Yes, it's true. There was a tornado in Denver today. You'd think that because of the mountains, tornadoes wouldn't occur in Denver -- and generally, that's true. Residents report that even when there are tornado watches, tornadoes usually don't form.
But today, a tornado touched down near the Denver airport. Here's an article from The Houston Chronicle with startling pictures.
Tornadoes can touch down just about anywhere warm air collides with cold air. That generally produces a supercell where the colliding air streams begin to twist around each other. Here's a great video explanation.
If you don't know what to do when a tornado watch or warning is issued, you'll probably want to read this article.
Did you know that by July of 2012, 20 fires had been started last year by target shooters, including the Dump Fire, which burned 5,507 acres and cost $2.1 million to fight? The heat of bullets mixed with the hot, dry earth can be a very dangerous mix. Consider either visiting indoor shooting ranges or taking a couple months off from target shooting during the summer.
Another tip includes having an evacuation plan. Your plan should include an emergency kit, bug out bag, or go bag, as well as a meeting place away from the house where everyone can meet in case of an emergency evacuation.
Maryn McKenna shared her first-hand experience with an unexpected fire via Wired Magazine in her article, The Risks You Don’t Think of: A Plea to Pack a ‘Go Bag.’ She and her husband packed for a possible evacuation from their home because of a tree that had fallen on an electrical transformer next to their house. They packed their bags, and ultimately didn’t need them. Here’s what she said about her packing:
To be honest, I give myself a C. I grabbed the cat’s food and dishes, but didn’t think to take the medication I give her twice a day. I took all the devices that access my stuff in the cloud, but didn’t recall that I keep some things out of the cloud for security; I should have taken the external back-up that sits on my desk. And, if things went very bad, I might have had a hard time dealing with the details; I relied on having web-based banking, but I didn’t think to take the phone or account numbers for any of the utilities. And I committed those fails despite minimal things to distract me: my spouse (aviation engineer) and I (epidemics and disasters journalist, pilot) are pretty accustomed to emergencies; we had only one pet to wrangle; and we didn’t have any small children or mobility-challenged elders to keep calm. And, most fortunate of all, we ended up not having to run.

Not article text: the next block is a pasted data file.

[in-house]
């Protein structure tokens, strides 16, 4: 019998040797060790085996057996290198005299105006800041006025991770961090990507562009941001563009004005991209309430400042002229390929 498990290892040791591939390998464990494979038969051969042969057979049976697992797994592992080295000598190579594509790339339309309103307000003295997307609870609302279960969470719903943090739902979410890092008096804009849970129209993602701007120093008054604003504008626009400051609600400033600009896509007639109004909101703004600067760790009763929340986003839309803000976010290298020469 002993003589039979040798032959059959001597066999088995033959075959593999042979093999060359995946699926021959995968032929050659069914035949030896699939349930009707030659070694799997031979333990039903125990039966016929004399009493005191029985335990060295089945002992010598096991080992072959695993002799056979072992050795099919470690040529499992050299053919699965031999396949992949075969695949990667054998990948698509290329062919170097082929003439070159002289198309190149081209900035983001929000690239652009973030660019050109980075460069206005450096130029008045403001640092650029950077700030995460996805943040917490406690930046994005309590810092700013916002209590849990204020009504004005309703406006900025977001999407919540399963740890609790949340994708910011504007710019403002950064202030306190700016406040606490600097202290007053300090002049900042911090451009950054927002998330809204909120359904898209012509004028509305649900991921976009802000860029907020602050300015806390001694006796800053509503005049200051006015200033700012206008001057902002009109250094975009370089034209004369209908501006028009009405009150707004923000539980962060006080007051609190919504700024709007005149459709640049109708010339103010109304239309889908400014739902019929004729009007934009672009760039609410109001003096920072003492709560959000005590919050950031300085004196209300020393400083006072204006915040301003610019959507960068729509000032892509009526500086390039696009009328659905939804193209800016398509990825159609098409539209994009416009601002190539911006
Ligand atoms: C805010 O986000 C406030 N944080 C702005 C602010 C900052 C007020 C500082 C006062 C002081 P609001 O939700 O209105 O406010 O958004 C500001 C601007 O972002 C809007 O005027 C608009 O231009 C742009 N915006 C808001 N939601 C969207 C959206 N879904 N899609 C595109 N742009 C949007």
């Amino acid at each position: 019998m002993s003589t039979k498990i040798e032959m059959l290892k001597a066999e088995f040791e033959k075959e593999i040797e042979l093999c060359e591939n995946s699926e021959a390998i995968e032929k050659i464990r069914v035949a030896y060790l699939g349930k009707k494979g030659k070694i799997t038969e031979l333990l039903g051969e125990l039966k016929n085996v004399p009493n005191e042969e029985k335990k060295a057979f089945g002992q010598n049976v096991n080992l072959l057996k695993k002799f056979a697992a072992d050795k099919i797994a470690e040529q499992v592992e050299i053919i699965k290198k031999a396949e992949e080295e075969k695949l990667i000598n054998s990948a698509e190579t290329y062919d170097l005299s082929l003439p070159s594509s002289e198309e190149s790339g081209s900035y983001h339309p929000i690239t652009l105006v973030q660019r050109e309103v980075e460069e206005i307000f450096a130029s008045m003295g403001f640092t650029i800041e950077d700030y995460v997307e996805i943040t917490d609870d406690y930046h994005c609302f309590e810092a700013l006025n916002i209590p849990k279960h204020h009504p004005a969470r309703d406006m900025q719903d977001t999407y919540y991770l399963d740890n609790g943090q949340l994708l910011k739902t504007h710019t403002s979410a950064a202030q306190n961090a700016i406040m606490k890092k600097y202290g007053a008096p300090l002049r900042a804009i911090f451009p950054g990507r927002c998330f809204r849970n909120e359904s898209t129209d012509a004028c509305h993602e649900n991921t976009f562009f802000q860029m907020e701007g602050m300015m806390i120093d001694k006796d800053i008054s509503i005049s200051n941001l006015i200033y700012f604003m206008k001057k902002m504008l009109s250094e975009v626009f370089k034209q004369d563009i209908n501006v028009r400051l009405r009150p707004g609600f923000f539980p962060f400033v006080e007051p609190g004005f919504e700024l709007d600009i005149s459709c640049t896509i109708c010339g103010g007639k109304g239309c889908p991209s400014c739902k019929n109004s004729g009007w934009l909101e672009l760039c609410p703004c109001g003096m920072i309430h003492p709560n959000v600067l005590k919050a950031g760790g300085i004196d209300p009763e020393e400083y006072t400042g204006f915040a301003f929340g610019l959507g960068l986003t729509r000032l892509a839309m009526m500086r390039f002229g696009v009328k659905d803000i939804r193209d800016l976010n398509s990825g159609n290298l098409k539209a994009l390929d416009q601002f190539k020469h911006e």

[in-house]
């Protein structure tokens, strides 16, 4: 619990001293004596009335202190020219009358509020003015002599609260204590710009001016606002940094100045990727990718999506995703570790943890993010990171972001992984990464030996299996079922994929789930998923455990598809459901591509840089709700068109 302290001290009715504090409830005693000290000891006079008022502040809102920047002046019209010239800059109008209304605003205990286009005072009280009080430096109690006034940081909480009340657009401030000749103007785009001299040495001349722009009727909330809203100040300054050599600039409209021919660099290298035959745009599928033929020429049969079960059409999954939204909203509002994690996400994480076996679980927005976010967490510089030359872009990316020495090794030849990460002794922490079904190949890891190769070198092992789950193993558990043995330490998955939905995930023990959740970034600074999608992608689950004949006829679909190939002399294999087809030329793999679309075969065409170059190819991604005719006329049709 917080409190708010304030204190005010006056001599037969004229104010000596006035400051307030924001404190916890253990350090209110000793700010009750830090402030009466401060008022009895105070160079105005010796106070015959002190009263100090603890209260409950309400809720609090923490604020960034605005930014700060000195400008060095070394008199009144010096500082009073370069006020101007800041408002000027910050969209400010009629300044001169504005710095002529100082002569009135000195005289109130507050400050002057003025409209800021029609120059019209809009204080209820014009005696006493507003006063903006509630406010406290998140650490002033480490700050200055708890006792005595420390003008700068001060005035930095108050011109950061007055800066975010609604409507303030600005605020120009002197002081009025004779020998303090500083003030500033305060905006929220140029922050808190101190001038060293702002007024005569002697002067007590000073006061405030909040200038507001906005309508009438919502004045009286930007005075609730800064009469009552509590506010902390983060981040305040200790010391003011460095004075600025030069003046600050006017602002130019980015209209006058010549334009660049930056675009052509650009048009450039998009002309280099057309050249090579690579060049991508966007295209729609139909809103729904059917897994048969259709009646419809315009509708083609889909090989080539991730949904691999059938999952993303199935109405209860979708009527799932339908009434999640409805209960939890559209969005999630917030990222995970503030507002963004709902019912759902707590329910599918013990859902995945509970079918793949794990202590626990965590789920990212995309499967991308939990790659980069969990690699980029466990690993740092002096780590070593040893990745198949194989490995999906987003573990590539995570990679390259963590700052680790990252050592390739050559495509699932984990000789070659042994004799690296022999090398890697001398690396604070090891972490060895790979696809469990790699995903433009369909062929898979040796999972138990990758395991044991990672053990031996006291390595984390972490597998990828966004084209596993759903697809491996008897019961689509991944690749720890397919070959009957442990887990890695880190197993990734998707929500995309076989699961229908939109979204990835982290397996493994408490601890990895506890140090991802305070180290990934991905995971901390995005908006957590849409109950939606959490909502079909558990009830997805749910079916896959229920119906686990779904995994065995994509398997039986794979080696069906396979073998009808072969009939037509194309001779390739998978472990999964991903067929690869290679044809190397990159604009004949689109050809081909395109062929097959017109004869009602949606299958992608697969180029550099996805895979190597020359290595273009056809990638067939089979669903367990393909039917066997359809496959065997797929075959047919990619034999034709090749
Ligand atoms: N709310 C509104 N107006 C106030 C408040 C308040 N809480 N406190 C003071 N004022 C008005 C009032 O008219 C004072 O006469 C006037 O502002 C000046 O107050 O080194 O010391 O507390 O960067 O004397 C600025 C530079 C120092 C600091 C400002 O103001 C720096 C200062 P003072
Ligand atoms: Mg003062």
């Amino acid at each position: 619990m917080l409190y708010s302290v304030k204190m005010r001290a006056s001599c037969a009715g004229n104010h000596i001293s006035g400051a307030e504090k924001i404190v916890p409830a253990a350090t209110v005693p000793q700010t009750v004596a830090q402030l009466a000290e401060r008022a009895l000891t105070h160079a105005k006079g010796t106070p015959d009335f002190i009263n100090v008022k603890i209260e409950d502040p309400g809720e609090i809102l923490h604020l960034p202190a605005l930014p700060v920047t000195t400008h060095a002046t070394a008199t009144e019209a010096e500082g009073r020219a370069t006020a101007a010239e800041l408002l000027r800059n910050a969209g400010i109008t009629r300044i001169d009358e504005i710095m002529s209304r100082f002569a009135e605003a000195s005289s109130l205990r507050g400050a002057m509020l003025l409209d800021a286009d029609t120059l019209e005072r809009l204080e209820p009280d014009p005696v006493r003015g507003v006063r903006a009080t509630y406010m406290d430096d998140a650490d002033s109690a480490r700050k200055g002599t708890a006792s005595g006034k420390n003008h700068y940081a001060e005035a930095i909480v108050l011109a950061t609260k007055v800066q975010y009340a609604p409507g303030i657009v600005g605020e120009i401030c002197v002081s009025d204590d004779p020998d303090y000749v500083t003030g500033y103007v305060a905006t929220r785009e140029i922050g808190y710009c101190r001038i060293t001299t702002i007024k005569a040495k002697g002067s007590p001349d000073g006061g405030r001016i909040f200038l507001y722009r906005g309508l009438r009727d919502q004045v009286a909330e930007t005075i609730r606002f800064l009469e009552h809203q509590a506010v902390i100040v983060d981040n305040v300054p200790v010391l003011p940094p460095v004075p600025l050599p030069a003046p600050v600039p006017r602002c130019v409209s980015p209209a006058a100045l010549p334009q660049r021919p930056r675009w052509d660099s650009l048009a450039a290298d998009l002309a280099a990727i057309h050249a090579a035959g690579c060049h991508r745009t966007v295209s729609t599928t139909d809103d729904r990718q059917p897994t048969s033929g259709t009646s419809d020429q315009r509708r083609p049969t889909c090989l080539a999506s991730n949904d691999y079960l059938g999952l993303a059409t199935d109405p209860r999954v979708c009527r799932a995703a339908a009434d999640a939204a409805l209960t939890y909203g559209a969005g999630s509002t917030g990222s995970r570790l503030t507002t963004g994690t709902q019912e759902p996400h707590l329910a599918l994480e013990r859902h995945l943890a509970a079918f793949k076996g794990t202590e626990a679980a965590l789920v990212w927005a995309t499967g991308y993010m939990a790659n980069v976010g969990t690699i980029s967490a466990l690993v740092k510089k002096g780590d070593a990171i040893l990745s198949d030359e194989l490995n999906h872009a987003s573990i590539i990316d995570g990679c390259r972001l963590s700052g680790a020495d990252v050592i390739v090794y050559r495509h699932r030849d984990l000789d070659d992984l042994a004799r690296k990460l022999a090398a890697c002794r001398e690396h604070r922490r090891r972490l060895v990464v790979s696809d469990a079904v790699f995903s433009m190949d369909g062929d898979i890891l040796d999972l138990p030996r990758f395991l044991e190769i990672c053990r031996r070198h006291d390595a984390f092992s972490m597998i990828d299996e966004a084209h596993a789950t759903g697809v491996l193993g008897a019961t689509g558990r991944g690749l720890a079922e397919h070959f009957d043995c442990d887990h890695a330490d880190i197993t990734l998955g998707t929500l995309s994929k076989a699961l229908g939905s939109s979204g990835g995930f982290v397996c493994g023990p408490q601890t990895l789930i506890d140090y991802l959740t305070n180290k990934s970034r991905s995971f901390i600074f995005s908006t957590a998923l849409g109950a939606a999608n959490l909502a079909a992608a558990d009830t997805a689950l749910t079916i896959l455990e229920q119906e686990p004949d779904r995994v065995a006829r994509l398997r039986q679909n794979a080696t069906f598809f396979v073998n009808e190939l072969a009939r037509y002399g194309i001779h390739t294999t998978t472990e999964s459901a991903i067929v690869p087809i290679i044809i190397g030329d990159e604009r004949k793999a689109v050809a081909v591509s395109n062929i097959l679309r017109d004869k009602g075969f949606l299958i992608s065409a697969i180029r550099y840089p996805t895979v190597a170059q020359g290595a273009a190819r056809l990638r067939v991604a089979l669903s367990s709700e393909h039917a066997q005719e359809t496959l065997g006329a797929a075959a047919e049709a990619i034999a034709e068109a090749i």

In the case of a large-scale evacuation, you will most likely have a few minutes to pack (versus a home fire where you need to evacuate immediately), but only a few. Keep emergency kits, important documentation, and precious keepsakes or photos where they can be packed quickly; that will help ease the stress of an evacuation and leave you with the assurance that you got everything vital out of the house.
Think you’ll be able to “wing it” when an evacuation order comes knocking at your door? Evacuation: The 10 Minute Challenge, a video created by the Insurance Information Institute, shows the difference planning ahead will make—because those ten minutes will go by a lot more quickly than you’d expect:
P.S. I have my own tip for you. A couple of years ago we had a kitchen fire at my house (and no, I’m not the one who started it). We started chatting with the firemen who came, and they said that many house fires are started by toasters that short out in the middle of the night. So keep those electronics unplugged when you’re not using them.
Be on the watch for weather updates on Tropical Depression Two (this is the second major Tropical Depression of the 2013 Hurricane season). Although this storm formed in the Caribbean Sea, weather analysts suggest that it has the potential to emerge in northeastern Mexico and could even travel into parts of southern Texas.
Currently, Tropical Depression Two is expected to move west into parts of Belize and the Yucatan Peninsula over the next 24 hours. Weather analysts believe that it may eventually emerge into the Bay of Campeche on the southwestern Gulf of Mexico. According to the Washington Post, if the storm hits the Bay of Campeche it could intensify creating a major Hurricane.
But what is a Tropical Depression? And what types of effects could it have on those who live in its path?
A Tropical Depression is a storm system that includes clouds, showers, and thunderstorms that originate in the Tropics. It is characterized by its heavy wind patterns (up to 38 mph) that blow around a center of low pressure that creates a closed circulation. This means that Tropical Depressions produce heavy rain and strong winds that could damage homes, create power outages, and cause flooding.